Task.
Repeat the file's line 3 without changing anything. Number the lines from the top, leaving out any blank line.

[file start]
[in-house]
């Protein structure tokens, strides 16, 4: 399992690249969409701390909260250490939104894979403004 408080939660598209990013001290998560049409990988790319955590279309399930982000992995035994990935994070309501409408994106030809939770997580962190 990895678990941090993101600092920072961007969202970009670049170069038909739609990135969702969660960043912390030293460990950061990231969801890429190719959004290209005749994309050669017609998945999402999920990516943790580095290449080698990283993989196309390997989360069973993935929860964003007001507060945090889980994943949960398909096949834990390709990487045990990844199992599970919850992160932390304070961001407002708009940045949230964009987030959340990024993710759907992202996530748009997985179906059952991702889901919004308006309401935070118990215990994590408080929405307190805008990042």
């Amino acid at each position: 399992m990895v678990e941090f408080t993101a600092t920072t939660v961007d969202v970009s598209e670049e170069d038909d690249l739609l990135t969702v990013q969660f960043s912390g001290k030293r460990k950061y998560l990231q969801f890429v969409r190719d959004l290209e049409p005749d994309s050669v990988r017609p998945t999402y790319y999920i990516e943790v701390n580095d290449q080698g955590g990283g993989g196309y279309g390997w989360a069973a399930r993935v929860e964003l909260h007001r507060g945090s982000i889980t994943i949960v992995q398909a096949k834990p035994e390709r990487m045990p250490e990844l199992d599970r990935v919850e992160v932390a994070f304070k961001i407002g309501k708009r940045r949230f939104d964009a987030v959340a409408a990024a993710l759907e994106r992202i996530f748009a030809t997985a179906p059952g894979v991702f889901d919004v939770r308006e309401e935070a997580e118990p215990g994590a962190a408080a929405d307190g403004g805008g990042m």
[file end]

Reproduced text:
């Amino acid at each position: 399992m990895v678990e941090f408080t993101a600092t920072t939660v961007d969202v970009s598209e670049e170069d038909d690249l739609l990135t969702v990013q969660f960043s912390g001290k030293r460990k950061y998560l990231q969801f890429v969409r190719d959004l290209e049409p005749d994309s050669v990988r017609p998945t999402y790319y999920i990516e943790v701390n580095d290449q080698g955590g990283g993989g196309y279309g390997w989360a069973a399930r993935v929860e964003l909260h007001r507060g945090s982000i889980t994943i949960v992995q398909a096949k834990p035994e390709r990487m045990p250490e990844l199992d599970r990935v919850e992160v932390a994070f304070k961001i407002g309501k708009r940045r949230f939104d964009a987030v959340a409408a990024a993710l759907e994106r992202i996530f748009a030809t997985a179906p059952g894979v991702f889901d919004v939770r308006e309401e935070a997580e118990p215990g994590a962190a408080a929405d307190g403004g805008g990042m």